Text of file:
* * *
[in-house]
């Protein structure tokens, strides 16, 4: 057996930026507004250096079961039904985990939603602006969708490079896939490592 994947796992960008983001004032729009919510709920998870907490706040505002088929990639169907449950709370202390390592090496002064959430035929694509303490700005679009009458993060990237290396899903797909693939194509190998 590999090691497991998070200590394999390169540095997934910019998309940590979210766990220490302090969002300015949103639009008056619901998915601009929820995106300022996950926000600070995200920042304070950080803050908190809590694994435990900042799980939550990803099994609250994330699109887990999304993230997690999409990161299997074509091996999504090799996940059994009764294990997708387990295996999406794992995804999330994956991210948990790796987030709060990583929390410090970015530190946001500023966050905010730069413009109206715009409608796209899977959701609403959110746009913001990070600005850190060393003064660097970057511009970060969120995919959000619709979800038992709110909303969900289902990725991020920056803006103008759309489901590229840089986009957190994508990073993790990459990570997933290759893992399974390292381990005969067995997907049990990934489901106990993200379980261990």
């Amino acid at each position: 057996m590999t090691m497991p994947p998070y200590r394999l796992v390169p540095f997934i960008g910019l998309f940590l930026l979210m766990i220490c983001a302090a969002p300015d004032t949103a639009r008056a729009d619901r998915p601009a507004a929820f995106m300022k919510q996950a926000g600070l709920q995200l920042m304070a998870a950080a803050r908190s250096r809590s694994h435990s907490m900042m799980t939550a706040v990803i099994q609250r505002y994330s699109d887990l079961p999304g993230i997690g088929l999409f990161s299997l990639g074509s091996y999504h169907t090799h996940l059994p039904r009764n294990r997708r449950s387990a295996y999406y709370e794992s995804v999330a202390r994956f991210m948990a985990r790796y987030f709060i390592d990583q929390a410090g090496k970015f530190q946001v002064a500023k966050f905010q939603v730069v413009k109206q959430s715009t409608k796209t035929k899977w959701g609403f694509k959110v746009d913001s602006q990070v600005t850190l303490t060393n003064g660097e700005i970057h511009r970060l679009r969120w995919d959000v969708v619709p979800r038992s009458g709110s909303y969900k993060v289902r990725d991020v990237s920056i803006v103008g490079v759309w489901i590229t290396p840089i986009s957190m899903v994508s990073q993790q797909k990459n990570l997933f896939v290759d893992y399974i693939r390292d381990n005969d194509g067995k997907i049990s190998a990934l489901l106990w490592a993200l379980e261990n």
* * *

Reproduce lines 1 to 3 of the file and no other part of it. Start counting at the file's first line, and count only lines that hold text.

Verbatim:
[in-house]
């Protein structure tokens, strides 16, 4: 057996930026507004250096079961039904985990939603602006969708490079896939490592 994947796992960008983001004032729009919510709920998870907490706040505002088929990639169907449950709370202390390592090496002064959430035929694509303490700005679009009458993060990237290396899903797909693939194509190998 590999090691497991998070200590394999390169540095997934910019998309940590979210766990220490302090969002300015949103639009008056619901998915601009929820995106300022996950926000600070995200920042304070950080803050908190809590694994435990900042799980939550990803099994609250994330699109887990999304993230997690999409990161299997074509091996999504090799996940059994009764294990997708387990295996999406794992995804999330994956991210948990790796987030709060990583929390410090970015530190946001500023966050905010730069413009109206715009409608796209899977959701609403959110746009913001990070600005850190060393003064660097970057511009970060969120995919959000619709979800038992709110909303969900289902990725991020920056803006103008759309489901590229840089986009957190994508990073993790990459990570997933290759893992399974390292381990005969067995997907049990990934489901106990993200379980261990």
């Amino acid at each position: 057996m590999t090691m497991p994947p998070y200590r394999l796992v390169p540095f997934i960008g910019l998309f940590l930026l979210m766990i220490c983001a302090a969002p300015d004032t949103a639009r008056a729009d619901r998915p601009a507004a929820f995106m300022k919510q996950a926000g600070l709920q995200l920042m304070a998870a950080a803050r908190s250096r809590s694994h435990s907490m900042m799980t939550a706040v990803i099994q609250r505002y994330s699109d887990l079961p999304g993230i997690g088929l999409f990161s299997l990639g074509s091996y999504h169907t090799h996940l059994p039904r009764n294990r997708r449950s387990a295996y999406y709370e794992s995804v999330a202390r994956f991210m948990a985990r790796y987030f709060i390592d990583q929390a410090g090496k970015f530190q946001v002064a500023k966050f905010q939603v730069v413009k109206q959430s715009t409608k796209t035929k899977w959701g609403f694509k959110v746009d913001s602006q990070v600005t850190l303490t060393n003064g660097e700005i970057h511009r970060l679009r969120w995919d959000v969708v619709p979800r038992s009458g709110s909303y969900k993060v289902r990725d991020v990237s920056i803006v103008g490079v759309w489901i590229t290396p840089i986009s957190m899903v994508s990073q993790q797909k990459n990570l997933f896939v290759d893992y399974i693939r390292d381990n005969d194509g067995k997907i049990s190998a990934l489901l106990w490592a993200l379980e261990n």